I wanted to start by thanking Yunwei tea for the opportunity to try all of these
amazing teas! They offer a tea "flight" which is a box of 7 of their best teas you can try all at once.
The tea flight only costs $20 and is a very good deal considering you can try 7 of the best teas from China in one shot! Make sure you know how to brew before trying them out though!
In this review, we are going to do things a little bit differently. I am attempting to brew the tea "gongfu style" which means lots of leaves, very little water and very short steep times. I will try to get at least 5 brewings out of each of these teas, but I may stop if I can no longer get flavor out of the tea. the first 3 steepings will be about 10 seconds and then I will add 5 seconds there on out. This is a very fun way to brew tea, and if you haven't tried it yet I would really recommend it. It lets you appreciate each layer of the tea at a time, instead of all at once. This is a good way to pick up on all the subtle complexities of the tea, and have a truly enriching tea tasting experience. Anyways, let's get started!
The smell of the dry leaves was very similar to that of the last yancha tea I tasted. Once I soaked the tea leaves in water, they began to smell exactly like coffee grounds.
If I remember correctly, this tea is a little bit smoother than the Meizhan Yancha. The Meizhan was quite strong and I think it would be quite challenging for most people that aren’t super into roasted Chinese oolongs. This one is a bit different. The smokiness and mineral flavor is there, it is just easier to ignore if you’re not a fan of it. The other one was a bit more crisp and sharp in its flavor, but this one is creamier and a bit smoother, at least after the first steeping.
I am still getting a bit of the campfire smell from the wet leaves. This was present in the last tea. It’s a combination of burnt wood and hot stone. It is beautiful in its own right, but I would imagine some people don’t enjoy it as much.
The smokiness is beginning to disappear in the second steeping. There is still a very nice full-bodied flavor to the tea, with a tiny bit of astringency. The bitterness is very deep but brisk. The flavor comes in very quickly and leaves very quickly, leaving behind a subtle astringency that hang on for a few seconds.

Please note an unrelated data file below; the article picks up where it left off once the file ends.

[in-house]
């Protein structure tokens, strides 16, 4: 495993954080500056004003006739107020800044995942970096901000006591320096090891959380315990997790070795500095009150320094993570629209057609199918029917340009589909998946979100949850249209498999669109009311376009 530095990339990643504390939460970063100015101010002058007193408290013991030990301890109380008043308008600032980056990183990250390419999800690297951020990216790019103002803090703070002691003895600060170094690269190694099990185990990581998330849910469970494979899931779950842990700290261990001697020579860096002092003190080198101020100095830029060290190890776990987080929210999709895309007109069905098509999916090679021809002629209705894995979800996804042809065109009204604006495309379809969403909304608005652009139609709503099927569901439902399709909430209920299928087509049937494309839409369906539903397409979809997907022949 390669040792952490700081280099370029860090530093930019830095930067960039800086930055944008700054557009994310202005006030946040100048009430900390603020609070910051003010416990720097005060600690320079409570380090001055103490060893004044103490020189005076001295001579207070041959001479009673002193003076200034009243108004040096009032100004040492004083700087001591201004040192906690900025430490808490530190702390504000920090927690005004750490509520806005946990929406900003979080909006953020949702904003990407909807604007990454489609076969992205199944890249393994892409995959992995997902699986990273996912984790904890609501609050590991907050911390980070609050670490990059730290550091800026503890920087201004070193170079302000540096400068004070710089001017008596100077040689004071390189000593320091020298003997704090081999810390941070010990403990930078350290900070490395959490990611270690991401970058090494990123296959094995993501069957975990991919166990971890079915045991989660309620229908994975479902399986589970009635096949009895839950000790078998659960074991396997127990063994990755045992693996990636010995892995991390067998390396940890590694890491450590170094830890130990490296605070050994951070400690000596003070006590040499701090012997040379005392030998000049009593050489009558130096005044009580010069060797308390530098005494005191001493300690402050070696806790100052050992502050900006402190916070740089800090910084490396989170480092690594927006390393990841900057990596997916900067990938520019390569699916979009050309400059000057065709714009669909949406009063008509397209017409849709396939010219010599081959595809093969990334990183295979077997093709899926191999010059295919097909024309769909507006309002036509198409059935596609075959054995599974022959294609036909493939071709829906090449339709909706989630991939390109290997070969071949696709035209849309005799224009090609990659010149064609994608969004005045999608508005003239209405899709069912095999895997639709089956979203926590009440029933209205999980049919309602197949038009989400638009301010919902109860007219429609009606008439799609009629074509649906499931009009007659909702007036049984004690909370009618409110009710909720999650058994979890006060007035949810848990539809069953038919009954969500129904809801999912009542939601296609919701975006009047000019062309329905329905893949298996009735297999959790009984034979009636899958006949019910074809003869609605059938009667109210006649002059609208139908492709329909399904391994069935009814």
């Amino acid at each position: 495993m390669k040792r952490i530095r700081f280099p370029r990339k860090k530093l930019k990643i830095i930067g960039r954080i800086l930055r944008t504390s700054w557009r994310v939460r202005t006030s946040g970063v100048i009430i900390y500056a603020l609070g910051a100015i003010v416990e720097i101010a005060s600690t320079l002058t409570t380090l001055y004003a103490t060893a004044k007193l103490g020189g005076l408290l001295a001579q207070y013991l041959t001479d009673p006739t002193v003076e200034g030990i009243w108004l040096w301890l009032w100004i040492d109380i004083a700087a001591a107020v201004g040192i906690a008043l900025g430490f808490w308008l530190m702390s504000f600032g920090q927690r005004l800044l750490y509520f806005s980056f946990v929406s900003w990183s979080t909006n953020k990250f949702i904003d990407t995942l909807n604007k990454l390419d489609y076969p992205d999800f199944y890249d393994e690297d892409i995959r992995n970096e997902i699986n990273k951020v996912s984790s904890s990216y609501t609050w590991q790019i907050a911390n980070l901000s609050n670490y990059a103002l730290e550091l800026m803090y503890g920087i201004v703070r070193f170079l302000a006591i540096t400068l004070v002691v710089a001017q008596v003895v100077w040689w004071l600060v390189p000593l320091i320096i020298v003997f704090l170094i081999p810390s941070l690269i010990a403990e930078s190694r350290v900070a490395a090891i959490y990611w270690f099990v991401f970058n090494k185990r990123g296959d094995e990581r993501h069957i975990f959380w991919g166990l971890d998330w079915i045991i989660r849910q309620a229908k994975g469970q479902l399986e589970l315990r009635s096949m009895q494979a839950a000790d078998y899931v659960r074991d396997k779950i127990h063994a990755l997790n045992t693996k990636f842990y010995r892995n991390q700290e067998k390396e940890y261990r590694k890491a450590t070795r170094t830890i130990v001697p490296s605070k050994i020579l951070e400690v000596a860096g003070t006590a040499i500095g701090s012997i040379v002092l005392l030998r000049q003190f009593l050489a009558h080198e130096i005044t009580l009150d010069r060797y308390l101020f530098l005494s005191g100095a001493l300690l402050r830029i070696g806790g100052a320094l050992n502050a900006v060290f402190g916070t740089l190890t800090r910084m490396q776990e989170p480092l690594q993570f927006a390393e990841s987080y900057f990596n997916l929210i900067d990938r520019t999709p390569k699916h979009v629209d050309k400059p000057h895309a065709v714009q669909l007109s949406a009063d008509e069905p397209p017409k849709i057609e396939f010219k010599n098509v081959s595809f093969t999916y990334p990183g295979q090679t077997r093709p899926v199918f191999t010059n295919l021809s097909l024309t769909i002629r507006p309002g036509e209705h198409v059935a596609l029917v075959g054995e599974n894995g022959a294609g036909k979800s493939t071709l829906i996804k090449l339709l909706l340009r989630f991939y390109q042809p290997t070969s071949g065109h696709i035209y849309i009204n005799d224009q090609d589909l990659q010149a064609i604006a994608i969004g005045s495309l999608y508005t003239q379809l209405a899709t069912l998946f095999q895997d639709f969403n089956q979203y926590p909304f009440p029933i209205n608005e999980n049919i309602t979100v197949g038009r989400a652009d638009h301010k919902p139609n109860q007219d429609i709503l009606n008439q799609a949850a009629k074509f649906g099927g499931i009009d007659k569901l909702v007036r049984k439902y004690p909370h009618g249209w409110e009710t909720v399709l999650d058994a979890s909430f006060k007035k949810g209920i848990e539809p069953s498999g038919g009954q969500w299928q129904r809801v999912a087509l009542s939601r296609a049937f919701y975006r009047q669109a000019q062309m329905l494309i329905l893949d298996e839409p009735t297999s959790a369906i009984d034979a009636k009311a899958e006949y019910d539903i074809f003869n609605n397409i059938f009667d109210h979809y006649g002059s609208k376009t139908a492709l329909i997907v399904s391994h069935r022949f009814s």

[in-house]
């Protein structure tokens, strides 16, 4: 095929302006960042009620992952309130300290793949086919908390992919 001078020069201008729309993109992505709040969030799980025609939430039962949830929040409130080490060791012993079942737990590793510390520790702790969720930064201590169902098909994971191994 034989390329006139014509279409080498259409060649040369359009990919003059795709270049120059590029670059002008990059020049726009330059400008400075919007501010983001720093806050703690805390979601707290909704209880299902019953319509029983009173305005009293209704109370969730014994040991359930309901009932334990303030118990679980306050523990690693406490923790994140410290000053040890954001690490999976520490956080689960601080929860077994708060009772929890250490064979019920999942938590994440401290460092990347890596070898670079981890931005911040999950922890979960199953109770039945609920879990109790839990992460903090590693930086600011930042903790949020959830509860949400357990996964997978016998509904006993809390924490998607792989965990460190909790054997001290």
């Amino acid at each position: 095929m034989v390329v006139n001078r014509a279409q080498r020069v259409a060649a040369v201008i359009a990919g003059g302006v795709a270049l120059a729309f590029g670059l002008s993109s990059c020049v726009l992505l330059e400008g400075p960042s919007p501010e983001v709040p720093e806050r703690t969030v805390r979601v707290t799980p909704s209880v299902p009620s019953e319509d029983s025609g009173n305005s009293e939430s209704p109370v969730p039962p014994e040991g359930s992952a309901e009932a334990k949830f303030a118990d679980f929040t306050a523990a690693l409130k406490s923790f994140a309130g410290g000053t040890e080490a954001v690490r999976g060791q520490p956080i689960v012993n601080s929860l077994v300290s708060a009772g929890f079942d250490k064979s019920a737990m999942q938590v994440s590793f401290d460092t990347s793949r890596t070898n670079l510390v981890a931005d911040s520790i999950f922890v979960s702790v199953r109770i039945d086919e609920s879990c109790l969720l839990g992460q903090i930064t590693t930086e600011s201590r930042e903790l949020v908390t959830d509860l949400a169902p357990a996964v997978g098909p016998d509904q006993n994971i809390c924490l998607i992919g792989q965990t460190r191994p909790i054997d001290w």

The wet leaves after the second steeping smell a tiny bit like chocolate. This aroma is almost completely masked by the smokiness, but the scent is still there if you look around for it.
The third steeping has a very nice full body too it but not any astringency. I have described some of the teas in the past as having a “coffee” flavor to it, this one is perhaps the most prevalent. I find it takes on the coffee flavor during the middle of the tasting and it hangs on for a bit afterwards. If you are trying to ditch coffee, this is a great option. It tastes more like coffee than any tea I have had in the past.
The smell from the wet tea leaves is beginning to fade a little bit, but I find there is a faint fruitiness to it that I didn’t smell in the other leaves. There is perhaps a note of sour grapes mixed with wet wood. It’s a very nice, subtle flavor.
The fourth steeping was similar to the third steeping but a little bit different. Instead of a rich deep coffee flavor, it was more brisk and fleeting. It is still quite enjoyable, some may even consider it to be better. There is the gentlest hint of an earthy mineral flavor here, but it is very faint and easy not to notice. The smokiness of this tea is almost always present but it is a background noise rather than the main focal point.
The smell of the wet leaves is pretty similar to what it was with the last steeping although I am beginning to pick up on more of the smokiness this time. The rest of the aromas fade into the background a bit but the smokiness is as sharp and as clear as ever.
The fifth steeping was very crisp and mild. It was quite enjoyable, but definitely not nearly as powerful as the previous steepings. I find this is a really nice tea to just sip and enjoy while I am working. With very low caffeine leftover after all these steepings, it makes for a nice tea to sip well into the evening.
I didn’t think that this would happen, but I believe I inadvertenly saved the best tea for last. This tea is amazing and it is a lot smoother than the last tea I tried. I found that although the last yancha wulong was quite good, you really had to be in the mood for it because it is so bold and strong. This one I feel like I could just pick up and sip at any given time and for that reason I think it ranks higher on my list. Final rankings are as follows:
#1 Gold Peony Yancha Wulong Tea
#2 Meizhan Yancha Wulong Tea
#3 Almond Aroma Dancong Oolong
#4 Peach Kernel Aroma Dancong Oolong
#5 Zhengshan Chigan Red Tea
#6 Unroasted Peach Kernel Dancong
#7 Mengsong Gushu Sheng Puerh
Thank you guys so much for reading this review! I have finally finished all the teas from Yunwei tea and I loved every single one of them! I would highly recommend any of these teas, particularly the Yancha Oolongs if you are into darker teas. I’ll be reviewing many more teas from different companies in the coming weeks so stay tuned!